Served from October 1973  - October 1978

Young P.C. 465 Lincoln "Linc" Pratt

I was born in Woodford Green, Essex  on 30th May, 1946 and lived in Woodford, Wanstead and Walthamstow before moving to Felixstowe, Suffolk when I was 10 years old owing to my father’s ill health and bankrupt building business. My parents bought a back street newsagents and tobacconists shop.


I left school aged 15 in 1961 to join the Junior Leaders Regiment Royal Artillery in Bramcote, Nuneaton as an apprentice Surveyor R.A. After getting my trade qualifications, I was posted to Dortmund in West Germany with 27thArmy Missile Regiment, which was a Corporal missile regiment. Our role was to survey in the exact location of the missile launch site and later compute the fire orders for the missile.


I twice travelled to the Outer Hebrides which was an annual exercise to practice firing the missile. I was lucky enough to holiday there three years ago to witness once more the beautiful white sandy beaches, more like the Pacific than a Scottish beach.


Owing to my father’s ill health and the fact that he was now on his own in the family back street corner shop, I got a compassionate discharge, cost £500.1.0d, and left in 1965. 


Whilst waiting for the admin side of my discharge, I was sent to help caretake the NATO sailing club on the Mohne See which was one of the reservoirs whose  dams  the Dambusters attacked. A highlight there was, together with another army colleague, to be the first people to walk across the Mohne See when it froze, albeit we were 15 yards behind the clubs very large and heavy german shepherd and felt if he didn’t crack it neither would we.


In celebration of our achievement, the local Germans treated us to free drinks all night with the obvious outcome.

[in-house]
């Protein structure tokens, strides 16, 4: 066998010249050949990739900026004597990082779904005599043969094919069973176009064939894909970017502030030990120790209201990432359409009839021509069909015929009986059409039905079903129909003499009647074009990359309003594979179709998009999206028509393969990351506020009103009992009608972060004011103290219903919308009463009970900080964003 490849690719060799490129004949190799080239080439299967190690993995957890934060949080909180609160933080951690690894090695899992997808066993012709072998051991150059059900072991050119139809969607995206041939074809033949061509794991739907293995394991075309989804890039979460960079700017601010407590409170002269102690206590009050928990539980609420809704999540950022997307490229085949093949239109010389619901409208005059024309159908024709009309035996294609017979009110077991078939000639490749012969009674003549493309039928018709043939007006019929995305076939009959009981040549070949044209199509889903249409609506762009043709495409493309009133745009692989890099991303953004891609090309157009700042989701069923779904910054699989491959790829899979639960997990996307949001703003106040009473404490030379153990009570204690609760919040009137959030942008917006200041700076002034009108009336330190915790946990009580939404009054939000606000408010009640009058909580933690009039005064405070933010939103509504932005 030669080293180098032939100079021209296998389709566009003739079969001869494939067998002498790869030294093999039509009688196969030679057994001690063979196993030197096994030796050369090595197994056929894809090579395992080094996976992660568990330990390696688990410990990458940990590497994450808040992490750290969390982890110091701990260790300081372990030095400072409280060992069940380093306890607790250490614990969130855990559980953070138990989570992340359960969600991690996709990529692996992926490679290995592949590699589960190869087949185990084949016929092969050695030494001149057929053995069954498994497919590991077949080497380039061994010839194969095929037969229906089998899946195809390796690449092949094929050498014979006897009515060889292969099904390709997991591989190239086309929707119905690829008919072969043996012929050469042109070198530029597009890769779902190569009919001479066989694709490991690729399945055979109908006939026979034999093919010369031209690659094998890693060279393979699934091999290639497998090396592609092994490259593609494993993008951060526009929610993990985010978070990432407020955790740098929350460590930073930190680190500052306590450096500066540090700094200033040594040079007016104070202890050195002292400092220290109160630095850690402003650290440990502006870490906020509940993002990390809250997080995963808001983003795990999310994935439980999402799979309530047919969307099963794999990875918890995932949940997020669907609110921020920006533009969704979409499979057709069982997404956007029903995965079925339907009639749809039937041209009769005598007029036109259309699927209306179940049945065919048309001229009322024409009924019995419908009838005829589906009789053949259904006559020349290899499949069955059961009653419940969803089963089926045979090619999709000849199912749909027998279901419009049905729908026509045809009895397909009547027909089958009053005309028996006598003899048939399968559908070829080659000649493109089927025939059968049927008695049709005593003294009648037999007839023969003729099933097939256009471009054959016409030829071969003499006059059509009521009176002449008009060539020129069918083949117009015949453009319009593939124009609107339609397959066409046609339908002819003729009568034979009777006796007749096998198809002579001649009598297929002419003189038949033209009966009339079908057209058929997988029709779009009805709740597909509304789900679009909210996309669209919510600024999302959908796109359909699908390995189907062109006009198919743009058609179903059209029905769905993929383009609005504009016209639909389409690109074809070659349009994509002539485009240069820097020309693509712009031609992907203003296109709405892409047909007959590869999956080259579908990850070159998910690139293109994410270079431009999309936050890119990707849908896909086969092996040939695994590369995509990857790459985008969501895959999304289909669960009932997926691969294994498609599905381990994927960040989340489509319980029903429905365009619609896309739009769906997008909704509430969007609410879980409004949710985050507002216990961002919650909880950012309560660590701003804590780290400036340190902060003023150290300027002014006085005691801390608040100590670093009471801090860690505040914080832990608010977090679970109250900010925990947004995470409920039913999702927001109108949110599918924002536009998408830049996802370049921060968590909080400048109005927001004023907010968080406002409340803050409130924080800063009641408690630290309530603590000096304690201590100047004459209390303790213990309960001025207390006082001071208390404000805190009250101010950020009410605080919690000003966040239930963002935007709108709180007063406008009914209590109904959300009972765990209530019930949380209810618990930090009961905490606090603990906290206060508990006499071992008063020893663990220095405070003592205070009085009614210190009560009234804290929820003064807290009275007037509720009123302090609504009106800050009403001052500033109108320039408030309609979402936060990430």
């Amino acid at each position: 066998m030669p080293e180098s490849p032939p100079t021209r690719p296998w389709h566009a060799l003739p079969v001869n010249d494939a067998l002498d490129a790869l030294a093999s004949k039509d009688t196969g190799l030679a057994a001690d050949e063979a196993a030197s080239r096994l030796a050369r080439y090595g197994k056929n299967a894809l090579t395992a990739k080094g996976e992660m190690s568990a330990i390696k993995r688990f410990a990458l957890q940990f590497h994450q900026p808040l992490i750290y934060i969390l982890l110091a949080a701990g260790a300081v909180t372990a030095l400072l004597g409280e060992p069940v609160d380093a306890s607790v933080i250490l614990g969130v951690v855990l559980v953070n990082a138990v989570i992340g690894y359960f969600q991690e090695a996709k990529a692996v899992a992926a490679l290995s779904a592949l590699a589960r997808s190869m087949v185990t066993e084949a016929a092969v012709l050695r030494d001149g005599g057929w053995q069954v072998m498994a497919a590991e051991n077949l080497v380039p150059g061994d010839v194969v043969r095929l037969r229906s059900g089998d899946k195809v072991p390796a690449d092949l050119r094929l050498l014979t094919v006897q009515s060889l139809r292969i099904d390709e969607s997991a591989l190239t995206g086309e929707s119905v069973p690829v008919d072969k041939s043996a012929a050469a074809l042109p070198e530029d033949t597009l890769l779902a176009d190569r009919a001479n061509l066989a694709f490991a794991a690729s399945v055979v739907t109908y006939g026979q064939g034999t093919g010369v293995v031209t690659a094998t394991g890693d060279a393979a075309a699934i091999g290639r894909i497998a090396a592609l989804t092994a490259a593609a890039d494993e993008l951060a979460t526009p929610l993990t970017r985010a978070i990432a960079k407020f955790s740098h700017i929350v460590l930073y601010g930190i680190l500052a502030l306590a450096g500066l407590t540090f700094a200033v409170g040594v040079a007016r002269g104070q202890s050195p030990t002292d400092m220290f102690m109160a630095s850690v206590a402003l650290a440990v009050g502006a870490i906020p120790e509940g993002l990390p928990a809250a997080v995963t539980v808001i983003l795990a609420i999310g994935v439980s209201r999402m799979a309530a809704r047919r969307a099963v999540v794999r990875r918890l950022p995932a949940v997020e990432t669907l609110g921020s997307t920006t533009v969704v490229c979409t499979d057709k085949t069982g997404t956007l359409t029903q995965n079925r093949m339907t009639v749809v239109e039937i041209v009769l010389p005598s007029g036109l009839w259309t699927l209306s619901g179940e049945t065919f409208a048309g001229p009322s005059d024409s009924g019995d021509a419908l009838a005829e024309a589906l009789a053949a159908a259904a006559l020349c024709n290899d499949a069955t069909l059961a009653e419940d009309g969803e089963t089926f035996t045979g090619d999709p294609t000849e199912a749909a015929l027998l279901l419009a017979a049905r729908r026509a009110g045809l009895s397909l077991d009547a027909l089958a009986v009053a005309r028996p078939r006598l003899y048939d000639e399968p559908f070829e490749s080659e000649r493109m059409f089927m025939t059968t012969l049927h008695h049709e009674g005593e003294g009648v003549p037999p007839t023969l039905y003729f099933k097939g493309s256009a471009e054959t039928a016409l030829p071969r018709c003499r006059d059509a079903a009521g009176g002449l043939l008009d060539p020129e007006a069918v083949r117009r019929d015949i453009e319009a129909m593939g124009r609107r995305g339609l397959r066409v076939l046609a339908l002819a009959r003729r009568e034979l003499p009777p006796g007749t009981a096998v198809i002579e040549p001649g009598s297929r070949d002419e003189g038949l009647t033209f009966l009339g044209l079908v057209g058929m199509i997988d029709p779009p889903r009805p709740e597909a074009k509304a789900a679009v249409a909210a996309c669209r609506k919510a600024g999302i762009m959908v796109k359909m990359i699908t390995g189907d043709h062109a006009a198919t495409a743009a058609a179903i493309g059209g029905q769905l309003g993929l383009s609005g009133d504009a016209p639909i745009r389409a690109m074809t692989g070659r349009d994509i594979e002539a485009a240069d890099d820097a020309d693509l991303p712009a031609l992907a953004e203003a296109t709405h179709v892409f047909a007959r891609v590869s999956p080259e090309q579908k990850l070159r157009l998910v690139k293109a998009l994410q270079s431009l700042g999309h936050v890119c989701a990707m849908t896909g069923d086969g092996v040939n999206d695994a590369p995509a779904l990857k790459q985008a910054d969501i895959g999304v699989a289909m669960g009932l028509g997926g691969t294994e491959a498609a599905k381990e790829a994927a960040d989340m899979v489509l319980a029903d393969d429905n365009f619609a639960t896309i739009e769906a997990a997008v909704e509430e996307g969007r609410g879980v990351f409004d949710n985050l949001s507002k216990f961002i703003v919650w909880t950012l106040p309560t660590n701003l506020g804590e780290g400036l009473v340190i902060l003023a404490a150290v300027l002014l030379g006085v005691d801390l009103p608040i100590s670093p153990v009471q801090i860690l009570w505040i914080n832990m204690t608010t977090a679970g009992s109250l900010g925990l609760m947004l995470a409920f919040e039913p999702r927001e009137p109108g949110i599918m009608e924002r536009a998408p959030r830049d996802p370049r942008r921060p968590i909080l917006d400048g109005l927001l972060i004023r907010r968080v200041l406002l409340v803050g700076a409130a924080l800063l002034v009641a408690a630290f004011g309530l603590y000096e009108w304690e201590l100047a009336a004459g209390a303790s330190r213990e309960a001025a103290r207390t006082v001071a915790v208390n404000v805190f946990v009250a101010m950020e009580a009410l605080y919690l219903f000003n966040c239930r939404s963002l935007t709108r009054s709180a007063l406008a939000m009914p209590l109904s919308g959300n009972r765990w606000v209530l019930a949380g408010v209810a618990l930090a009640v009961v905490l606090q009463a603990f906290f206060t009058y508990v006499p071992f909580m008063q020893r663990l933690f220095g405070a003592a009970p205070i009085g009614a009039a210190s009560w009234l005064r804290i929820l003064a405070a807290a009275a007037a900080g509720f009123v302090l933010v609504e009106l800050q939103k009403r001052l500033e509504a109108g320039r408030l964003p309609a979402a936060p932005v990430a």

I spent four years working with my father in our shop and after his death I worked as a sales rep and then as an export shipping clerk and again a salesman for our shipping lines and finally a clerk in the US Army Sub Terminal.


In 1972 I was made redundant which seemed like a good opportunity to travel to the USA and visit my two sisters in Massachusetts and Nebraska. They had both married US servicemen. I also had   a good  friend in  San Francisco to visit. This was all achieved on a six month go anywhere Greyhound bus ticket which was a great experience.


Whilst in San Francisco, I was interviewed for a job with United States Lines (shipping) as a sales rep which I was thrilled with but unfortunately whilst back in England waiting for the work permit, the job fell through as they couldn’t wait for the permit any longer. It was this job offer that put me in the mindset that I wanted to work abroad.


I had an interest in the police but the pay was less than I was earning as an export shipping  clerk and at that time I had an overdraft so it was a non starter. An advert for The Bermuda Police in The Daily Express took me to the library to find out where Bermuda was !!


My application was accepted including an interview in London at Tintagel House which was a Met Police building. I think being ex army and a rugby player was helpful.


My son Chris works in construction in London and his firm specialises in refitting office buildings. To my great surprise when I asked him about his then current project, he was refitting Tintagel House which I think the Mets had sold off. Small world !


So I flew into Bermuda on 23rd October 1973 together with Keith Melville, John Stewart, John Mackay, Harry Mesham, Mike Scully, John Latoszek, Allen Pugh and Ray Needham and undertook the 13 week basic training course. Local Bermudians included Vaughan Stovell, Philip Bailey, Sinclair White, Reginald Emery, June Pitt, Janna Easton and Barbara Clark, and Ralph Trott.


Basic Training Course No. 17
October 1973 - January 1974
Top Row (l-r)  Keith Melville, Phillip Bailey, Lincoln Pratt, 
John McKay, Allen Pugh, Michael Scully, John Stewart